In a few days, it will have been six weeks since I watched Kate taken by ambulance to the hospital. The last words I heard her utter were, “Help! Someone, help!” That was a dark moment for me. I thought to myself, “I hope this is not the last image I have of her.”
Much (most?) of the time before getting the virus she didn’t remember my name or that I am her husband. With few exceptions, however, she has always recognized me as someone familiar and a person she likes and trusts. I couldn’t help wondering if she would recognize me at all when she came home. I feared she wouldn’t.
That fear ceased quickly when she immediately broke out in a big smile when she saw me. She was much better than I expected, and I was relieved. This shift in my emotions reminded me of the countless times I have responded positively or negatively to how Kate feels. As I have said before, when Kate is happy, I am happy.
It’s been over four weeks since she returned home, and she is still in bed, but she is making progress. Not everything is the way I would like it to be, but I tend to be a “glass is half-full” kind of person. As Kate has declined the past few years, I have tended to focus on our “Happy Moments.” That has been especially true since her return from the hospital.
One aspect of her recovery that I have enjoyed involves her feelings for me. She has been more psychologically dependent on me than ever before. She doesn’t express her feelings a lot in what she says, but she likes to hold my hand and squeeze it or rub it when we are in bed at night. She also depends on me for security each time the caregiver changes her.
She still retains some of her rational ability that I had thought was virtually gone. When I tell her the caregiver needs to change her, I immediately see the apprehension on her face. It is clear that she has an idea, though perhaps vague, of what is in store even though the caregivers and I attempt to make the process as non-threatening as possible. I get in bed beside her and very softly and slowly explain that the caregiver will be very gentle and that I will be “right here with you.” I also tell her that we will need to help the caregiver and tell her to hold my hands and that she can squeeze them as hard as she wants, and she does.
Gradually, she is becoming more relaxed. A few times, she has been totally passive except for the moments we have to turn her. She resists, but we turn her quickly. Then she is fine. If I put my arms around her and ask her to hug me, she seems to feel more secure and holds me tightly. I take this as another sign of the security she feels with me.
Kate isn’t the only one who dislikes this experience. The caregivers and I feel the same way. If she can learn to accept this more easily, we will have eliminated the only serious negatives that occur in a day. Of course, the best thing would be for her to agree to get up from the bed. Then we might be able to take her to the toilet. That would really simplify our lives, and we are working on that. One of her caregivers and I got her to sit up on the side of the bed once last week, something the physical therapist was also able to do that week. Slowly, but surely, we may succeed in getting her on her feet.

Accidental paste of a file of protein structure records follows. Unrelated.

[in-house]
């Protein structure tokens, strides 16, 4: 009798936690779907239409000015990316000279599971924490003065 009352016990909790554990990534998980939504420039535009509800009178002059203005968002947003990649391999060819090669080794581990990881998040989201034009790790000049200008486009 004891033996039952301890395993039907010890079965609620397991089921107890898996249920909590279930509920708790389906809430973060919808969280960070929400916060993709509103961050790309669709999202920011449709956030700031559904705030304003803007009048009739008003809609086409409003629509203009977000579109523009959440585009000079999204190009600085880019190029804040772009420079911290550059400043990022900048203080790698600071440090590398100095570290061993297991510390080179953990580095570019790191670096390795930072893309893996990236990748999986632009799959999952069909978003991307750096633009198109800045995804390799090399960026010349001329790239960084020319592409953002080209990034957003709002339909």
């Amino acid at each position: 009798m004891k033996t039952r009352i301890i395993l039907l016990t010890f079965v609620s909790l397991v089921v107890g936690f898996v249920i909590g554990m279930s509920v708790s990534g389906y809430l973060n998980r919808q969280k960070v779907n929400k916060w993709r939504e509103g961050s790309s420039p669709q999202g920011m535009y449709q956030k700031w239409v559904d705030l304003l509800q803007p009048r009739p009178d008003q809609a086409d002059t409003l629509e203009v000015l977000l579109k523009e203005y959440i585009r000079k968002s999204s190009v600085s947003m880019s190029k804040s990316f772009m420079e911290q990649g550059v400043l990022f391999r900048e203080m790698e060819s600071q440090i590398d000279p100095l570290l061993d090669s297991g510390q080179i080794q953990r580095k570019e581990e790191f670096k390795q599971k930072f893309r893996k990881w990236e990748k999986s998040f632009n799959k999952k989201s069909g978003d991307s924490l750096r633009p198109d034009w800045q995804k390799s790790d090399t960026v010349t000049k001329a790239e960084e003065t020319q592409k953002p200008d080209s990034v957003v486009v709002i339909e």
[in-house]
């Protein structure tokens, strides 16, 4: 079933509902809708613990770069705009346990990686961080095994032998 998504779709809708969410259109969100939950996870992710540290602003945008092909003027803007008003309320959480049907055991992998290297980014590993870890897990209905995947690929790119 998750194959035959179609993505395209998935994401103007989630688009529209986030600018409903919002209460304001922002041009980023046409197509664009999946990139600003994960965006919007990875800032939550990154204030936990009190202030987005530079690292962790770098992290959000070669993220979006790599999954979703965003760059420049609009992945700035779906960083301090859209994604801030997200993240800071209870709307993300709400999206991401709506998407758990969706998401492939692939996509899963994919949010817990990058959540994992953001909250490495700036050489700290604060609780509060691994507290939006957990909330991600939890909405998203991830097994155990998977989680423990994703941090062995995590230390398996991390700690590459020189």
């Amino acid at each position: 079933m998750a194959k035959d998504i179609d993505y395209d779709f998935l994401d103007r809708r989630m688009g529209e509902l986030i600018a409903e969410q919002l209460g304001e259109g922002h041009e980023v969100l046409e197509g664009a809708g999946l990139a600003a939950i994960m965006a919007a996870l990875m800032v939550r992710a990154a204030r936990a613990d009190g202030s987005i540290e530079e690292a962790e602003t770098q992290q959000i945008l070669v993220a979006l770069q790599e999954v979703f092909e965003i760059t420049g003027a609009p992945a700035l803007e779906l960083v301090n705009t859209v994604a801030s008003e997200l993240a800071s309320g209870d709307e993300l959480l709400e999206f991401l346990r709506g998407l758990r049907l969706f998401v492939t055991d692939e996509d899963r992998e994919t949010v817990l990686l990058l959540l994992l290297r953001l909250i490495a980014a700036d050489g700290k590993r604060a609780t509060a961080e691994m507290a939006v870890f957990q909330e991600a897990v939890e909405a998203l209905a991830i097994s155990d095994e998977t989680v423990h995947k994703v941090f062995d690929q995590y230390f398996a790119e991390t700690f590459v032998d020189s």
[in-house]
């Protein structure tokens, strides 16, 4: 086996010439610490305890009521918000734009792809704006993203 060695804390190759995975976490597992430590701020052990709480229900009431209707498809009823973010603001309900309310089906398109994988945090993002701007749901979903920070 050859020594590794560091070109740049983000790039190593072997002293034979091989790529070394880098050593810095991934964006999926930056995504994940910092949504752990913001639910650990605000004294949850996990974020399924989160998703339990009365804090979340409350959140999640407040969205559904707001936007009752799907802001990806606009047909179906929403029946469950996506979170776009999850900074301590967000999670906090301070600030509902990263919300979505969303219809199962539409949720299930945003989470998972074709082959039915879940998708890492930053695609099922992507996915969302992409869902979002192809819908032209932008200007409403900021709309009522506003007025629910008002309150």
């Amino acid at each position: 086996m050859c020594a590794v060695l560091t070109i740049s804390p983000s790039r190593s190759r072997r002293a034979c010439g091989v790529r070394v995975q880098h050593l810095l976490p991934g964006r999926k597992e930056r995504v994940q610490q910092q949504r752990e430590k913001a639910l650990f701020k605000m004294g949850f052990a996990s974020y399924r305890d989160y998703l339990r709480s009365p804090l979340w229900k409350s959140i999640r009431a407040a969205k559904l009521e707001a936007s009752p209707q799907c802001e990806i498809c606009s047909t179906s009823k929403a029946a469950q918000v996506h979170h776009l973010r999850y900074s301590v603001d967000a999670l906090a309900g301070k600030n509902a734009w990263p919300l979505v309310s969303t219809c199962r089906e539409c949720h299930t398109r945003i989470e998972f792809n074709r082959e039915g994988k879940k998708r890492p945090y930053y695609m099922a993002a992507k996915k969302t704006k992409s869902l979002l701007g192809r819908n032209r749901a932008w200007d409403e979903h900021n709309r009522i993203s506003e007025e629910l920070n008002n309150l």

The worst part of her COVID experience occurred because she is in the last stage of her Alzheimer’s. She has never been able to grasp what has been going on since being taken by ambulance to the hospital. Even her return home has been quite different that it was when she left. Between the two agencies providing caregivers and the Home Health staff, I suspect it is impossible for her to recognize any of them. The result is reflected in her feelings toward me. I am her primary source of comfort and security.
Increasingly, the caregivers are getting to see her kind nature. I find it touching that she often thanks the caregiver after changing her even though she protests vigorously both physically and verbally. On a couple of occasions when we were embraced while the caregiver completed her work, she spoke tearfully in my ear and said, “I’m sorry. I’m sorry.” I find that heartbreaking.
On Saturday, the caregiver was ready to turn her from her side to her back. She stopped when she saw that Kate had nestled her head on my shoulder and stroked my arm. That same night after the caregiver had left, she did the same thing as we were watching The Wizard of Oz.
These are not only signs of her recovery, but they are also an indication of her affection for me. She has always been appreciative of my care, but the events of the past few weeks have elevated that feeling significantly. That strengthens my determination to do the best I can to make her secure and happy.
I am optimistic that she will continue to make progress. In the meantime, I am sustained by the strength of our relationship and more than grateful to have a glass that is half-full. I fully recognize that at this stage of her Alzheimer’s, my glass will never be completely full.